Inside TED: the smartest bubble in the world →

A fascinating article on the hip, quasi-intellectual—and, evidently, increasingly commercial—TED gatherings, from The Verge’s Joshua Topolsky:

TED is not flat, from a hierarchical standpoint. Though it strives to be flat — it wants to be a place where kings and peasants can exchange their equal currency of ideas — there are generational, economic, and societal incompatibilities amongst attendees that could be observed in subtle and not-so subtle ways. The longer you’re part of TED, the more pronounced those incompatibilities become. The most striking part of the disconnect was between that upper strata of speakers, former speakers, celebrities, and CEOs, and a surprisingly basic TED attendee who operated with a kind of business-like agenda. ‘What can I leave here with besides ideas,’ they seemed to be saying, hungrily scanning every room for their next hit. The gap between these A-list members and the schmooze- and party-hungry B-listers grew more obvious with each awkward encounter I witnessed, a business card being foisted into someone’s hand, a spongy stare as the big dog attendee tried to work their way out of an uncomfortable conversation.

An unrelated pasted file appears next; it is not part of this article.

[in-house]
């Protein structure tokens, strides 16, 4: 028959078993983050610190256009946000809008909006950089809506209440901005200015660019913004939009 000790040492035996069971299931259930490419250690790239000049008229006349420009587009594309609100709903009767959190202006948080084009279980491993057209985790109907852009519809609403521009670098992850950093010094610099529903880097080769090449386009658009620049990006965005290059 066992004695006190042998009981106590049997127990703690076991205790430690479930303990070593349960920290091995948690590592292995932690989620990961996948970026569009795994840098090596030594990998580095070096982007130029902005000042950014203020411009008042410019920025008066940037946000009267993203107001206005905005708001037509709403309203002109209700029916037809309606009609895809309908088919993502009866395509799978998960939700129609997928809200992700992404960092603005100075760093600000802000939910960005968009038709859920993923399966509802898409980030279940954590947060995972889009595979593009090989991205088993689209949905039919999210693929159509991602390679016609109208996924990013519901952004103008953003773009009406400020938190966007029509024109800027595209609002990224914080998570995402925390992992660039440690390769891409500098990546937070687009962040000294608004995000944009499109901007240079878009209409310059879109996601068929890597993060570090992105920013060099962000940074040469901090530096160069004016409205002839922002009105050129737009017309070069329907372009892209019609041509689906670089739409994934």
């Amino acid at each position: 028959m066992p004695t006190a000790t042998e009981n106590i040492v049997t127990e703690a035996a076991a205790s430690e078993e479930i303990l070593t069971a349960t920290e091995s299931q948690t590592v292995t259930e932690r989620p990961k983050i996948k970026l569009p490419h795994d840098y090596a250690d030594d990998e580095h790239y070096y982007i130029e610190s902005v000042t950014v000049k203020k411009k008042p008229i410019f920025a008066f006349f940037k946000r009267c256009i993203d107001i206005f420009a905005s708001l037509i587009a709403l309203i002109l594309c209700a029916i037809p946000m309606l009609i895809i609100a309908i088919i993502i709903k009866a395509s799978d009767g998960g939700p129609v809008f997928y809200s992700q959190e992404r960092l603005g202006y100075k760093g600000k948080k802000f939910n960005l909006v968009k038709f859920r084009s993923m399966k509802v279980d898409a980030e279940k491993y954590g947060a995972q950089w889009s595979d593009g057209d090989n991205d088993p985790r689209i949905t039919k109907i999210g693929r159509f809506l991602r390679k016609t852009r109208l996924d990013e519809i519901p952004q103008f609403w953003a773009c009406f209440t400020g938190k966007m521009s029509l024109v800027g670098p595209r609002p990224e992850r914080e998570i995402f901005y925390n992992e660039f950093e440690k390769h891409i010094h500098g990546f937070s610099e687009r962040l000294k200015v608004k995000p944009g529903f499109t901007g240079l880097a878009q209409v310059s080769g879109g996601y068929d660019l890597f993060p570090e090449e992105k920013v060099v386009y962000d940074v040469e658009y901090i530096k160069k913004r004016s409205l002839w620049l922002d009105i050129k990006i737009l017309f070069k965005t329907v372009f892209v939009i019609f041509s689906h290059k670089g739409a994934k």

Topolsky observes that the crowd is “white in that specific way you can feel white people striving for diversity,” and is surprised that

there were a number of talks that were either uninteresting, poorly executed, or just plain boring. Not surprisingly, TED doesn’t put every talk from these sessions online. Not everything everyone has to say on stage is edifying or even interesting.

I suspect that describes most conferences—there’s very little that I felt that I got out of this year’s Macworld, although to be fair I wasn’t in the best frame of mind this year—but TED trades on the notion that it’s markedly different in a way that it isn’t. Or perhaps the ways that it’s different aren’t entirely flattering. Topolsky refers to the perception that TED can get a little cult-like in its temporary but enforced cultural norms, but the one thing he seems to have left out of his article might be the most telling as to why TED is the way it is: the standard membership cost for the four-day conference is $7,500.

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